The formerly unthinkable drop in oil prices below $0 a barrel on Monday is still reverberating through financial markets, as supply overwhelms demand destroyed by the coronavirus pandemic, forcing some energy companies into possible bankruptcy as storage reaches maximum capacity.
Indeed, the now-defunct May West Texas Intermediate crude US:CLK20, which expired on Tuesday, plunged into negative territory to start the week in a history-making event that saw, the front-month contract, at the time, settle at negative $37.63 a barrel before recovering some of that in the following session.
That jaunt into negative territory had never happened before that period and although the oil market was seeing some traction higher on Wednesday, with the current front month and most-active West Texas Intermediate crude for June delivery CLM20, 30.12% gaining $2.21, or 19.1%, to settle at $13.78 a barrel on the New York Mercantile Exchange, still about the lowest level since the late 1990s, researchers at Deutsche Bank thought it would be interesting to look at oil prices over the past 150 years.
Strategists Jim Reid and Nick Burns did so with straightforward charts published April 22 that shows both the nominal price of oil since 1870 and the cost of crude in real, or inflation-adjusted, terms in U.S. dollars (see chart below):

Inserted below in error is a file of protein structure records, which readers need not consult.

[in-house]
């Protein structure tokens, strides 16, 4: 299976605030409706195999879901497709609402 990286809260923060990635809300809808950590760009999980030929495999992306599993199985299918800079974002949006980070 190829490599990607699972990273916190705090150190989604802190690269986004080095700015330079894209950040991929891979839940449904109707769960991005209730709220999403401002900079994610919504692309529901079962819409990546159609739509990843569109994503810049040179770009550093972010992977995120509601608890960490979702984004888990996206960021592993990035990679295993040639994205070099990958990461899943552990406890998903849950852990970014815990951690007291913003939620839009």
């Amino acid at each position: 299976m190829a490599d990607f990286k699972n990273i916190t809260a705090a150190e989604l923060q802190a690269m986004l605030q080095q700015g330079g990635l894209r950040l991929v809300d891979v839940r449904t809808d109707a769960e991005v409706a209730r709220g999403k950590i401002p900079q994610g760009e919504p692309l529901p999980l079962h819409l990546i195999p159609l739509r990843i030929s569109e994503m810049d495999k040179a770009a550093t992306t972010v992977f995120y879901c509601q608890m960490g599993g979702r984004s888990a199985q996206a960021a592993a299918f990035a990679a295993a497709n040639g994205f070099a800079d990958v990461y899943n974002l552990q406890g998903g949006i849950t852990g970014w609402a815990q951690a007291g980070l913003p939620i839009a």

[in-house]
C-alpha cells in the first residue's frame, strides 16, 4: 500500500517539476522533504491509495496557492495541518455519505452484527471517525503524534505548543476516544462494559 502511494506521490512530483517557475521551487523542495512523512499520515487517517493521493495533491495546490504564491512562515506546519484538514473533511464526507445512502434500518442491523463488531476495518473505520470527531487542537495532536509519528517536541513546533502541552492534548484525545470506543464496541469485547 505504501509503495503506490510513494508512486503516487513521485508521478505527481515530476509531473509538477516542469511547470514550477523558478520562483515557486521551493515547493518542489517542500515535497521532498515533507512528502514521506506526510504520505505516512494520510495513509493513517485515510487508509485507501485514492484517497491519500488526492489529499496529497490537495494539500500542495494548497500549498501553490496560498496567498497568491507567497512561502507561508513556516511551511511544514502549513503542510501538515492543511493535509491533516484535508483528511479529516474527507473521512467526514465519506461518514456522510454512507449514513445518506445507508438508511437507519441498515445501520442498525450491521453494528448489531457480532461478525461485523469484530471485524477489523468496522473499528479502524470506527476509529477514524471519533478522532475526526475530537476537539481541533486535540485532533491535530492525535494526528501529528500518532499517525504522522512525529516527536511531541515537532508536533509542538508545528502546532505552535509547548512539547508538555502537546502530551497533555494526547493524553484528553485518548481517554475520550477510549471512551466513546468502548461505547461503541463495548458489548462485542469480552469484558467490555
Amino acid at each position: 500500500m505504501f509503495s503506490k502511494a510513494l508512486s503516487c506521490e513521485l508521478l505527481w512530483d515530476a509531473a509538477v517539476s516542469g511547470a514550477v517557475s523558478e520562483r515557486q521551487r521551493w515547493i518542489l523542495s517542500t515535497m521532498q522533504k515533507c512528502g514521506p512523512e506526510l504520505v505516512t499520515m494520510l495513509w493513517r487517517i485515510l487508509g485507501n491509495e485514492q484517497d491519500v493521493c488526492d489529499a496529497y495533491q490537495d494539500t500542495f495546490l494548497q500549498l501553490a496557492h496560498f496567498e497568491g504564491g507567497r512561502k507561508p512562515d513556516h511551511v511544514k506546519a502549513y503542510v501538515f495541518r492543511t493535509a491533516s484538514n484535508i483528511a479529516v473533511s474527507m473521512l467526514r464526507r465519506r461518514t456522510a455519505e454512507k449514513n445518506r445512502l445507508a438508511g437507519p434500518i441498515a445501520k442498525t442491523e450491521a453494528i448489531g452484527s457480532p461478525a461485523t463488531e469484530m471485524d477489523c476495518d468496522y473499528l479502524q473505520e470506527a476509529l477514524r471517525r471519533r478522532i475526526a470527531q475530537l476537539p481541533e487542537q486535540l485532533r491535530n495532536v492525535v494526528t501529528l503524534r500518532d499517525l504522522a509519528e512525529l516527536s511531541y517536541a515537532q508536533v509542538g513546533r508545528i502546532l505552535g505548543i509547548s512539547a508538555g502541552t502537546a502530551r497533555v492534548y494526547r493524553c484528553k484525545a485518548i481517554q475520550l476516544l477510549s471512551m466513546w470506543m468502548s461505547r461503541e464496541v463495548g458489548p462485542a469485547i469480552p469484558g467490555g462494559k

“In nominal terms, it’s not a surprise to see that, over the 150 years for which we have data, there’s never been a negative price print before,” wrote Reid and Burns.
“This is stunning as it basically says that a barrel of oil earlier this week was effectively cheaper than it was in 1870. A period over which US inflation has risen +2870% and the S&P 500 +31746505% in total return terms,” the analysts wrote.
Broader markets have been buckling somewhat as energy markets appeared to be unraveling but are demonstrating some resilience Wednesday, with the Dow Jones Industrial Average DJIA, 1.16%, the S&P 500 index SPX, 0.98% and the Nasdaq Composite Index COMP, 1.02% ending higher on the day, as the price of crude oil stems its losses and as hope grows for restart to an economy that has been frozen by the COVID-19 pandemic. source: yahoo